WeWork: The Bull(ish) Case

CuriousCharacter's picture
Rank: King Kong | 1,849

I'm working on a mammoth multi-part Google post and WeWork ties in nicely with the overall theme.

(To be clear, I have no opinion on WeWork as an investment - and I have zero knowledge of real estate - but I saw this thread and thought I could add value)

My partner Bruce Dunlevie once asked "what could go right?" This is the defining attitude needed in VC investing. When they work .... Wow. - Bill Gurley

WeWork certainly seems bubbly (or even fraudulent):

The CEO is making millions renting property to his own company, the primary backer has the dubious distinction of losing the most money in history - in the last tech bubble no less - and we're overdue for a recession that would hit CRE particularly hard.

Indeed, to assess WeWork by conventional metrics is to miss the point, according to [Chief Executive Officer Adam] Neumann. WeWork isn't really a real estate company. It's a state of consciousness, he argues, a generation of interconnected emotionally intelligent entrepreneurs.

@Addinator pointed out WeWork's use of "community adjusted EBITDA," which made me chuckle - what's a good multiple on "consciousness adjusted EBITDA?"- and it is cause for concern...*

But it's not all bad.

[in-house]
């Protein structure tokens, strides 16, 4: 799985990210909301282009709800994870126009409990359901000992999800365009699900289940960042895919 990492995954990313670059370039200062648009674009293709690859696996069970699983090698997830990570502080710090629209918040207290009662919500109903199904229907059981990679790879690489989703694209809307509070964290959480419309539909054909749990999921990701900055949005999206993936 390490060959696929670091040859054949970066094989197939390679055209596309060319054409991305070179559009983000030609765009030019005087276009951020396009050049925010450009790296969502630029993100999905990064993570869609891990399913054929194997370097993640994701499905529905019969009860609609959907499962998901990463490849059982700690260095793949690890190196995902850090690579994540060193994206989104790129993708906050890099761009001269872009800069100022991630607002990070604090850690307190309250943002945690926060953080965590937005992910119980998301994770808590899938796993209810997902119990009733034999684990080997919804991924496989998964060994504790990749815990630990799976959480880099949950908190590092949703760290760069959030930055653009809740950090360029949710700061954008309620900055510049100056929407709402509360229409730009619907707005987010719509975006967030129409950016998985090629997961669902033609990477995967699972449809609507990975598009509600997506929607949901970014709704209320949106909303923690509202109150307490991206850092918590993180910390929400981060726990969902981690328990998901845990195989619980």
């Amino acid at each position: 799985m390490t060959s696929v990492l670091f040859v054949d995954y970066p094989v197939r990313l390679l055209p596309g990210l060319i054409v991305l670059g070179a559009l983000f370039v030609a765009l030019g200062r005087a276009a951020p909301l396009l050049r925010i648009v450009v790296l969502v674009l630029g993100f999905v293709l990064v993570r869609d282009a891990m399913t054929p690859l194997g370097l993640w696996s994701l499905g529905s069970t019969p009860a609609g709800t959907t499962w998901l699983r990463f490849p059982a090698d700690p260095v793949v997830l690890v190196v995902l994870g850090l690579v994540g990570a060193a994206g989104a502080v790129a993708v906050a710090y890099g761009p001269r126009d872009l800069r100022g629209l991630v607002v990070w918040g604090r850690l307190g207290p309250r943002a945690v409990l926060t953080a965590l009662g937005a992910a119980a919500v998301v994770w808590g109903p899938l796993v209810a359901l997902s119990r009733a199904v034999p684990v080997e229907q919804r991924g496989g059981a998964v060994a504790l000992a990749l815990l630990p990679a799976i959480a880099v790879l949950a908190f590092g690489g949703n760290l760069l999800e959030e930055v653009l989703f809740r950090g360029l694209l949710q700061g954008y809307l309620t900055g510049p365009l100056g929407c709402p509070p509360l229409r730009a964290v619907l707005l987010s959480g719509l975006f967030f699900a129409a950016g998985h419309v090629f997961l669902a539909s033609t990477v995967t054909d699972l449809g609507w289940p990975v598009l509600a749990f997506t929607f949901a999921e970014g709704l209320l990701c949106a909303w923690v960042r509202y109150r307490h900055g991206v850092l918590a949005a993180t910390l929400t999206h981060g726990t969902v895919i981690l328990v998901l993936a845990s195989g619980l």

Revenue growth is up and to the right, WW has successfully embraced the enterprise, bringing on blue chip clients including Microsoft, IBM, and Amazon, and Adam Neumann's access to capital appears limitless.

Let's also not forget that EBITDA is not a Generally Accepted Accounting Principle - the term was popularized by a genius (John Malone) who wanted to maximize leverage and minimize net income to fund acquisitions in the fast growing cable industry using pre tax cash flow.

What if we're at an inflection point in real estate?

The shit's chess it ain't checkers! - Denzel Washington, Training Day

WeWork is well positioned to exploit a (literal) land grab situation, using their rent arbitrage model as a trojan horse, analogous to what Amazon did with books to takeover e-commerce.

Interestingly, many lenders are already overexposed to WeWork - apparently WW is the largest corporate office occupier in NYC? - what if, through savvy financial maneuvering - and Neumann has access to some extremely sophisticated financiers through Softbank - WW manages to become the only game in town?

Leases are currently structured individually through special purpose vehicles, preventing any one bad loan from bringing down the house, and who knows what goes on behind the scenes.